What happens to cheerleaders when they grow up and find themselves pining for the fun of—or at least the bodies sculpted by—flipping across a mat, tossing one another into the air, or piling into a human pyramid? They join ATL Adult Cheer. “When I created the group, I’d been away from the sport for almost 10 years,” says founder and erstwhile high school cheerleader Ashley Nealy. “As a teenager, I was pretty fearless. Flying in the air as an adult is definitely scarier. But once you stick a stunt, the feeling is as radiant as it always was.”The group meets on Sundays for cheer practice and on Tuesdays for tumbling. Most members are in their mid-20s to early-30s, and many have a cheerleading or dance background, though beginners are welcome. This year the team put together a routine that they showed off at an April showcase and at a national competition the same month—where they took first place. If you’ve watched any amount of the Netflix series Cheer, you’ve no doubt come to realize that modern-day cheerleading is a serious (albeit incredibly intense) sport. For the uninitiated, watch ASAP; this real-life documentary series will defy the ditzy stereotypes and dramatic reality shows you may associate with the sport. You’ll be wowed by their high-flying stunts, stunned by their dedication, and warmed by the way that cheerleading has given deeper meaning to some of the athletes’ lives. Balancing a lawyer’s life with charity cheerleading: I work for the Children’s Law Center, which is a not-for-profit that represents children in all sorts of situations. A lot of people in my industry don’t know anything about bodybuilding or cheerleading. Some people will then look up Cheer New York, and it’s usually a shock. They’re like, “you do that?” I guess it’s partially because of my age and partially because of my profession. A lot of people see a lawyer and they don’t see a happy person — they see a person that’s just out for money and that doesn’t really give back. So when they see what I do, it’s like, “wow, you’re not like a regular lawyer.”The mental and physical demands of the sport: Some people still associate cheerleading solely with pom-poms and sideline cheering, but the sport has evolved significantly in the last 10 years. It’s shocking how much stamina it takes to make it through a two-minute routine or a parade comprised of non-stop stunting, tumbling, jumping, dancing, and cheering. You have to be fit both mentally and physically to make it through, to retain all the counts and timing of everything you’re doing, and to work collaboratively with your teammates to pull it all off. Even if you mess up, you need to keep going so you don’t throw off your teammates.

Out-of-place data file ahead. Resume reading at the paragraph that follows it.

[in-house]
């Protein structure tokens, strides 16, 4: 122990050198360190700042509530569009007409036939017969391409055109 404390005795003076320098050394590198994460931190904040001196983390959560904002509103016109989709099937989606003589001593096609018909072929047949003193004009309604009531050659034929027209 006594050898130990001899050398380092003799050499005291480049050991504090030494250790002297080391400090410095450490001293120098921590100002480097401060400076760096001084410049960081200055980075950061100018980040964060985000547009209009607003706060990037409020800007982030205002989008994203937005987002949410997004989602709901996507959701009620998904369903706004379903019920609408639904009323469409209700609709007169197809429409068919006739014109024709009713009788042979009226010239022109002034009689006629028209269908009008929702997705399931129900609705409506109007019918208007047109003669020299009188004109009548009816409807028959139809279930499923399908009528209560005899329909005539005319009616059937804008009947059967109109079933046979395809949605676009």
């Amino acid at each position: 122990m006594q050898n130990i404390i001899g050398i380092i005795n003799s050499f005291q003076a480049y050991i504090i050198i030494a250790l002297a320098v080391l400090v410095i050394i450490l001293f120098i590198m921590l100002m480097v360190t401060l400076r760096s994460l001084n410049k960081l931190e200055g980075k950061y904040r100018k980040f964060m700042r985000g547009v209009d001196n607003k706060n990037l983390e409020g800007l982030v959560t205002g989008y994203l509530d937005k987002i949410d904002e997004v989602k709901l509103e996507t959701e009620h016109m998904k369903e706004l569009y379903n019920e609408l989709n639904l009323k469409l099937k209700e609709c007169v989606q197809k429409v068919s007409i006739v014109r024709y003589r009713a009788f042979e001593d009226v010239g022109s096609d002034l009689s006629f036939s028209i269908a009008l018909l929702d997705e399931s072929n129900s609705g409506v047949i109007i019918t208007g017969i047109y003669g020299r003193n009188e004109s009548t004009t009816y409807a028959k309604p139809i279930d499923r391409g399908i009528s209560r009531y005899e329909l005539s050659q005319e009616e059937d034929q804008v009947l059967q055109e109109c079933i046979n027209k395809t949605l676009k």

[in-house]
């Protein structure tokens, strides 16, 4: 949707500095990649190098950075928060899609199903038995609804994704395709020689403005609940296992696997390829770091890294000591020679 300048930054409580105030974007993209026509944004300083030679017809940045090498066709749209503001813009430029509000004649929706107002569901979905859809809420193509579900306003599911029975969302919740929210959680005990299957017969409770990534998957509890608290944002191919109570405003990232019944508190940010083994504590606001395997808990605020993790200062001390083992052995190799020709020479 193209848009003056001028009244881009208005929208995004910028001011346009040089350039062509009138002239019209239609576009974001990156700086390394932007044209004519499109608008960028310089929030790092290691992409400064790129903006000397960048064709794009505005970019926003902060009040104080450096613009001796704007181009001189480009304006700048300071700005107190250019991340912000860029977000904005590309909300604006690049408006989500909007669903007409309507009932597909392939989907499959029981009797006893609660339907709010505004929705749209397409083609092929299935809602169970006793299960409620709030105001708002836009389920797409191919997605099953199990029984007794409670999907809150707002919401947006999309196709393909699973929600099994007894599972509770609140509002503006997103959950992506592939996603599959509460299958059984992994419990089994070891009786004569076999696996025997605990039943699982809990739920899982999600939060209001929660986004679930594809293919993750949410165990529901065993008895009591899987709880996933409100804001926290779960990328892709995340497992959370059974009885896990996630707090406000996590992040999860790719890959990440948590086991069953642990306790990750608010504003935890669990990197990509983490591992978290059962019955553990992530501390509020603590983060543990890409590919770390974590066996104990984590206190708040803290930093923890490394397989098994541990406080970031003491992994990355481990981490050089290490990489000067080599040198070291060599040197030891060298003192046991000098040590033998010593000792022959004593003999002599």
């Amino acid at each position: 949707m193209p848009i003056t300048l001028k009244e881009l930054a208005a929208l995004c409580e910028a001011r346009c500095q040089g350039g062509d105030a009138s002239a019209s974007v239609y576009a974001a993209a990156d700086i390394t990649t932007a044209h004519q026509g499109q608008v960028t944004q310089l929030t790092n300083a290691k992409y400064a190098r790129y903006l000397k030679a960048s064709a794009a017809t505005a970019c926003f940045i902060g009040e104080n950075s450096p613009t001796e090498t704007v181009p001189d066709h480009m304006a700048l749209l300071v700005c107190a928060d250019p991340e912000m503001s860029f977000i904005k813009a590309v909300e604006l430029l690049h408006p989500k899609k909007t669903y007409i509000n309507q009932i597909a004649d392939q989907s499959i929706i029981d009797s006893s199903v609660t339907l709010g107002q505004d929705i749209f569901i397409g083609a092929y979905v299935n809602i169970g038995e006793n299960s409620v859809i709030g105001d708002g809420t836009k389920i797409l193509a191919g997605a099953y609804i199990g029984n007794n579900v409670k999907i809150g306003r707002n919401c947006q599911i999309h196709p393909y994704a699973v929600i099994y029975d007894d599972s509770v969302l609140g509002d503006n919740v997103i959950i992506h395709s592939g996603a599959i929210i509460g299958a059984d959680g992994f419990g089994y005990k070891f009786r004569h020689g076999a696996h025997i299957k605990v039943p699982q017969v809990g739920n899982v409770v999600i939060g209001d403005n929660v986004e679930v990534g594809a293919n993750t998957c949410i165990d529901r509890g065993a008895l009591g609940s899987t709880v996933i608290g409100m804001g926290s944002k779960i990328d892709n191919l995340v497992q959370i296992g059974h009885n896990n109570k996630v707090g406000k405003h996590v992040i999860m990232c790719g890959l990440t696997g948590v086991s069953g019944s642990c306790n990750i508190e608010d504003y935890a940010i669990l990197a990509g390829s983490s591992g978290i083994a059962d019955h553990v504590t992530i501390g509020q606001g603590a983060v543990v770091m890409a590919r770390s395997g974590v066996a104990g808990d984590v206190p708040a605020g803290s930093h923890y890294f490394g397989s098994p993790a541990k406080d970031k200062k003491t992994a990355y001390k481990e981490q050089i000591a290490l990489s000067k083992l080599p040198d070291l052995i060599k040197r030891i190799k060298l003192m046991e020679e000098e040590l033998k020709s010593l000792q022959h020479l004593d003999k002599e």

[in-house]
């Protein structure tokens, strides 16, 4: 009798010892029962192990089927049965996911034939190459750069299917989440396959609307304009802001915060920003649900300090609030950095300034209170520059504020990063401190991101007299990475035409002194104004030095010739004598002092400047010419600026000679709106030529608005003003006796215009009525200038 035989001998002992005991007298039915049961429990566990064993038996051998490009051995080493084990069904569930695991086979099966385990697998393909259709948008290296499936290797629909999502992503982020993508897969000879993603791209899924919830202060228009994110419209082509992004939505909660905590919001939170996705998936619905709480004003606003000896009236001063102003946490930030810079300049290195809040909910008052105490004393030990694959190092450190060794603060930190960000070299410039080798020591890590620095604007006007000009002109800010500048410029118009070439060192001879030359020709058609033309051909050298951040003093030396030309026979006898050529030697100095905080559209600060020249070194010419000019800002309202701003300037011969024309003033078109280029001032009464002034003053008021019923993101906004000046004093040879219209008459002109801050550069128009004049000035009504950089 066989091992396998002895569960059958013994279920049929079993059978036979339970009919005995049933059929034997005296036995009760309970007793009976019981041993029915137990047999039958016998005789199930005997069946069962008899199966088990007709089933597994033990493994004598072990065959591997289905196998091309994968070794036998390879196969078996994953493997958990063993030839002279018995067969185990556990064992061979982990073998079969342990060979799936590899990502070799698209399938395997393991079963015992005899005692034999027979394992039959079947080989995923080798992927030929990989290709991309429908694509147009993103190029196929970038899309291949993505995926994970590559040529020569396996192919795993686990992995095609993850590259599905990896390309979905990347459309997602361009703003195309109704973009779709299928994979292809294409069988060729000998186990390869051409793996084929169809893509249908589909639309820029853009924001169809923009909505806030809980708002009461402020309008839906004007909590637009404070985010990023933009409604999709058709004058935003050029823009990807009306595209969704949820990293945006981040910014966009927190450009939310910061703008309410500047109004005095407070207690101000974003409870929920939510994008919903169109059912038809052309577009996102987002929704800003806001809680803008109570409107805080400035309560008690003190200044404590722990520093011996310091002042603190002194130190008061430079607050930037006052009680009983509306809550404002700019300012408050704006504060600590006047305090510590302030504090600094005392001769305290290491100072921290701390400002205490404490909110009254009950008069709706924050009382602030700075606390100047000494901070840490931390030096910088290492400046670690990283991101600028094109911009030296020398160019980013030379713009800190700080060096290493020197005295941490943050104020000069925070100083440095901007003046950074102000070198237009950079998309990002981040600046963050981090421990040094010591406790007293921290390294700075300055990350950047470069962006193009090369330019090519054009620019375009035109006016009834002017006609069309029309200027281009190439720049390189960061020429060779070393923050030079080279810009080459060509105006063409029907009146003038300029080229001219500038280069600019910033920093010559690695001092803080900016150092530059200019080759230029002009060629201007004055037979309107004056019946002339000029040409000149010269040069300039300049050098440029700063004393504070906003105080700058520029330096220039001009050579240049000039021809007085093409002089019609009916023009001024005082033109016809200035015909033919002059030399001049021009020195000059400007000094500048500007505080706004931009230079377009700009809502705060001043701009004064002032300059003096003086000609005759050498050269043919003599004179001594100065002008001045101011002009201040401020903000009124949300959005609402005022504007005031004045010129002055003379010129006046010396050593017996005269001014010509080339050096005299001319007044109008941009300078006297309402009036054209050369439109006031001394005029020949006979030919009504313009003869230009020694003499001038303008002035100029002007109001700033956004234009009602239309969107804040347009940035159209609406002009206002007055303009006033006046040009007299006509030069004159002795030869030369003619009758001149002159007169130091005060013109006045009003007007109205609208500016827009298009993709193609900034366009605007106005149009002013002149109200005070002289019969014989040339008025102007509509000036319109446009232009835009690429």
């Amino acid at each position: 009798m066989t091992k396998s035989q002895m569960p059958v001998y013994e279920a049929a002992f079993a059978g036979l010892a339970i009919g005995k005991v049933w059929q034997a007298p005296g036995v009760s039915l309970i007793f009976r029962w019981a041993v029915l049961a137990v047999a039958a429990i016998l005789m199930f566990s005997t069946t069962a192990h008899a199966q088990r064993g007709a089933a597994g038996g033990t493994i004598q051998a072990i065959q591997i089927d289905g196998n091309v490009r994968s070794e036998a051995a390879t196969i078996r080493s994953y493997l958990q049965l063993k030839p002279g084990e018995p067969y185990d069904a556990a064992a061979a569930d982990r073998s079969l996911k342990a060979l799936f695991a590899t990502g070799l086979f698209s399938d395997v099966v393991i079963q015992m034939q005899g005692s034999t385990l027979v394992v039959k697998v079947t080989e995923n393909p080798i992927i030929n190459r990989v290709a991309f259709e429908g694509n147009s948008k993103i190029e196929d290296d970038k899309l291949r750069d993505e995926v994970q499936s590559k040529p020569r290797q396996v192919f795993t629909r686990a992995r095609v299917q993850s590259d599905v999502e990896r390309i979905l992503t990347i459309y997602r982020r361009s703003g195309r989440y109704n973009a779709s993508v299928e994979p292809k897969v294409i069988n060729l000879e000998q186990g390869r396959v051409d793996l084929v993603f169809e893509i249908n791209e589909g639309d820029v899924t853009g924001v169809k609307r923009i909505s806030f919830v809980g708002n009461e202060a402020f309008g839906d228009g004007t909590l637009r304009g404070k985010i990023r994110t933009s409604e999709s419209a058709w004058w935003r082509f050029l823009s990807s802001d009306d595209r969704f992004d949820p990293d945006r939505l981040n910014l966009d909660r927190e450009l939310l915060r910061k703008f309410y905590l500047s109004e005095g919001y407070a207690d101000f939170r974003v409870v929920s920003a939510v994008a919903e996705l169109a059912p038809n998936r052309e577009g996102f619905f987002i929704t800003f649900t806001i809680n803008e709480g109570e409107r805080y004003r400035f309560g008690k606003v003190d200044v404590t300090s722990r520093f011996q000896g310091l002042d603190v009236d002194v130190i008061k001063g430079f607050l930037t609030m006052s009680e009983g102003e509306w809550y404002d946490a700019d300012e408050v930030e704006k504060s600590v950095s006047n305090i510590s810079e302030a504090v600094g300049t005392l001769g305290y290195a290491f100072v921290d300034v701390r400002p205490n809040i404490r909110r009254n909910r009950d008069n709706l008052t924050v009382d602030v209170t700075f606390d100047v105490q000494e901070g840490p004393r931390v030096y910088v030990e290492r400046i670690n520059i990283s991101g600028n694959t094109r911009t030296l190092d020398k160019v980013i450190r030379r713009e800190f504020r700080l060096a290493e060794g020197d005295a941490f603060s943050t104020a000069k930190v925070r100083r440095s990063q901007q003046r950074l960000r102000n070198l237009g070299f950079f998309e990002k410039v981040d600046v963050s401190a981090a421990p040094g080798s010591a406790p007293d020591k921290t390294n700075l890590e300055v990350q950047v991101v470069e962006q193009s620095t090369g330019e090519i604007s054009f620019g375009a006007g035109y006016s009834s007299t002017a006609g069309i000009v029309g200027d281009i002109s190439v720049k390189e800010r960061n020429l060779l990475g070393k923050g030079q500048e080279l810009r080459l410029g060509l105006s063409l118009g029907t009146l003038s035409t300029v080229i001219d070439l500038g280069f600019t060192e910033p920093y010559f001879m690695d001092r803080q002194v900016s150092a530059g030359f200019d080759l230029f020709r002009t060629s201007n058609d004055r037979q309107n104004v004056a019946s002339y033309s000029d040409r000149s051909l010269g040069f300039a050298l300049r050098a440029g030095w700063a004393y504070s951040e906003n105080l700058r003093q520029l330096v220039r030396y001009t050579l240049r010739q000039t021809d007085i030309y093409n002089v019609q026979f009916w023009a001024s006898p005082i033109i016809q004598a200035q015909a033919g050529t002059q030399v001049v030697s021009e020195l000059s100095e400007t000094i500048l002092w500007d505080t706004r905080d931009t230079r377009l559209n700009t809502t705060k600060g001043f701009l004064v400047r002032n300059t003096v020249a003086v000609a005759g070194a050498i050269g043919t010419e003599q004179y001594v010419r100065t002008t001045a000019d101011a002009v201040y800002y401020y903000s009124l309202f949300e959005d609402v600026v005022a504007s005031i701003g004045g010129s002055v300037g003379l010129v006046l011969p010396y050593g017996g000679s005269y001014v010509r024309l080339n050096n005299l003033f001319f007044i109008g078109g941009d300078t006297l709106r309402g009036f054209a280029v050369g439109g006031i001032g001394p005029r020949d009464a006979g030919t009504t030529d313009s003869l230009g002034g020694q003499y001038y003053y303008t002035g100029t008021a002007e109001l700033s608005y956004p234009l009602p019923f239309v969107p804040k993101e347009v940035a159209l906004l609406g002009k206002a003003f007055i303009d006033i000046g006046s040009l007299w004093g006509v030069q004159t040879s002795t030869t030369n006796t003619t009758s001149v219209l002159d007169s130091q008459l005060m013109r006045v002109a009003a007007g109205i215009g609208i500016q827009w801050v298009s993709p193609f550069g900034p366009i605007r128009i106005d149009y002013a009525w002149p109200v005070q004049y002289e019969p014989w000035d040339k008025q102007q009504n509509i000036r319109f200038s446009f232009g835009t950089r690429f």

Navigating breast cancer as an athlete: When I was 32 years old, I was diagnosed with breast cancer. Cheerleading requires detailed body awareness and I believe that my training helped me realize that I hadn’t been feeling quite right in the months leading up to my diagnosis. It’s certainly been challenging, but I’ve found unconditional support from my teammates — we’re truly a family and they prove that time and time again. They’re always there to accompany me to doctor’s appointments or send meals to my apartment. They remind me how physically and emotionally strong I am even when I am scared. And they give the best hugs!
Read on to meet some of the outstanding members of the team and learn about how they found cheerleading at various stages of life, what the team and sport mean to them now, and what it’s like to give back to such an important community in New York City.How she found cheer: Freshman year of high school, I joined varsity gymnastics — and then, because I could tumble, I was recruited to join the cheer team. I fell in love with the sport immediately! I ended up cheering throughout high school and college for my school teams as well as for multiple all-star teams. During my senior year of college, I became an instructor for the National Cheerleaders Association and traveled along the east coast teaching camps and clinics. After college, I coached cheerleading for several years but never thought I would be able to cheer again myself. I joined Cheer New York because I missed cheerleading and wanted to give back to the community.